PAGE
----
With frank revelations interspersed with the songs and music that made him a global pop and soul phenomenon, Michael shares an autobiographical journey that doesn’t shy away from unpleasant truths, nor does it sensationalise seminal experiences in his life and career.

He simply and effectively shows how a gay boy found fame, excess, love, painful loss, contractual battles alongside his career defining music.

“The festival is proud to have secured the rights to show this incredible film, and audiences should note that there is only one screening of the film at a cost of R80 per ticket. Our pop-up main venue is at the top of vibrant Florida Road, at 344 Florida Road. Ticket enquiries can be made via our website.”

Seven feature films have been secured this year, including Breathe, a French coming-of-age drama about two young women and their relationship twists, and Time is Up, a gay drama from Greek filmmaker Nicolas Pourliaros that poignantly looks through a monochromatic palette at the contemplation of life’s value.

Johannesburg-based filmmaker Sean Steinberg will celebrate the world premiere of his 55-minute (S)he this year, on Saturday, September 22. Breaking important ground for an under-considered community, this film tells of Penny Kemp, an intersex teenager who, after qualifying to compete in the 2016 Olympic trials, is forced to undergo gender treatmen to keep her high levels of testosterone at bay. Only, she doesn’t want to.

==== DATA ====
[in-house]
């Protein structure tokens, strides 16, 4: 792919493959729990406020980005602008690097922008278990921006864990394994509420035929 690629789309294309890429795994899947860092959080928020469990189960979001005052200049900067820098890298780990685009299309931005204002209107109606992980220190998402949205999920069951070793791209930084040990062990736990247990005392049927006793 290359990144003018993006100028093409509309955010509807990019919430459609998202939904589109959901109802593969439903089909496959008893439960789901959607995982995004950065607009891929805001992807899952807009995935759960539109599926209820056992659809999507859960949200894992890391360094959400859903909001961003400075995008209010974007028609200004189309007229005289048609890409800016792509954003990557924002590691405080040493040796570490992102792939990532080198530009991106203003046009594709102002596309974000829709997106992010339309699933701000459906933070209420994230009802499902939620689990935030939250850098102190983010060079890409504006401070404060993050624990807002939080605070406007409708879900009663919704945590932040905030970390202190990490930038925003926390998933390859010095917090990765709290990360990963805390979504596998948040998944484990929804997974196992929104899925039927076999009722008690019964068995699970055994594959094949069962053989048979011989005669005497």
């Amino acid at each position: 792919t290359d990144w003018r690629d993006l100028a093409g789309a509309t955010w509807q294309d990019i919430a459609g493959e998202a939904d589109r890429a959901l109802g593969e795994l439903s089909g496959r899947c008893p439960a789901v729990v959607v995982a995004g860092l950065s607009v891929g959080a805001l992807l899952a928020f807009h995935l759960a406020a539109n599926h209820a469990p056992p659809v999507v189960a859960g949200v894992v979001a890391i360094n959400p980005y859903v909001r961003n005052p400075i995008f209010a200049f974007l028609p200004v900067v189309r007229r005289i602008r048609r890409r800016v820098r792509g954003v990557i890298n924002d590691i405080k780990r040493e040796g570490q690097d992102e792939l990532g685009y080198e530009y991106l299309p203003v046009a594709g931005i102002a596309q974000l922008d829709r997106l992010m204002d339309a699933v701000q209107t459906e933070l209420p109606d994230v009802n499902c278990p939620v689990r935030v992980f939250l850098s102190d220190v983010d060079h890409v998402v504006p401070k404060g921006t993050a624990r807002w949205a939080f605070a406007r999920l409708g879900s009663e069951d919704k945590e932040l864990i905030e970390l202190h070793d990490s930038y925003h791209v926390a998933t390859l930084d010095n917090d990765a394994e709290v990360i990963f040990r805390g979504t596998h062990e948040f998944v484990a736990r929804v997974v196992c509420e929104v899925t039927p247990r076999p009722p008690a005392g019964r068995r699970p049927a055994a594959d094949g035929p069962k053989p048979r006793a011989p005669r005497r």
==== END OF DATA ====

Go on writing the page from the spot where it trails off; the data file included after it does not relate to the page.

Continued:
Made with a micro-budget the films explores a very difficult subject with delicacy.

Also among the line-up is Still Waiting in the Wings, about characters breaking out into original song as they busk their way ‘off-Broadway’ and battle their way through backstabbing musical theatre.

A moment from Goldfish, a 14-minute film from Greece, about a  young boy who thinks his new goldfish is gay, much to the horror of his conservative father..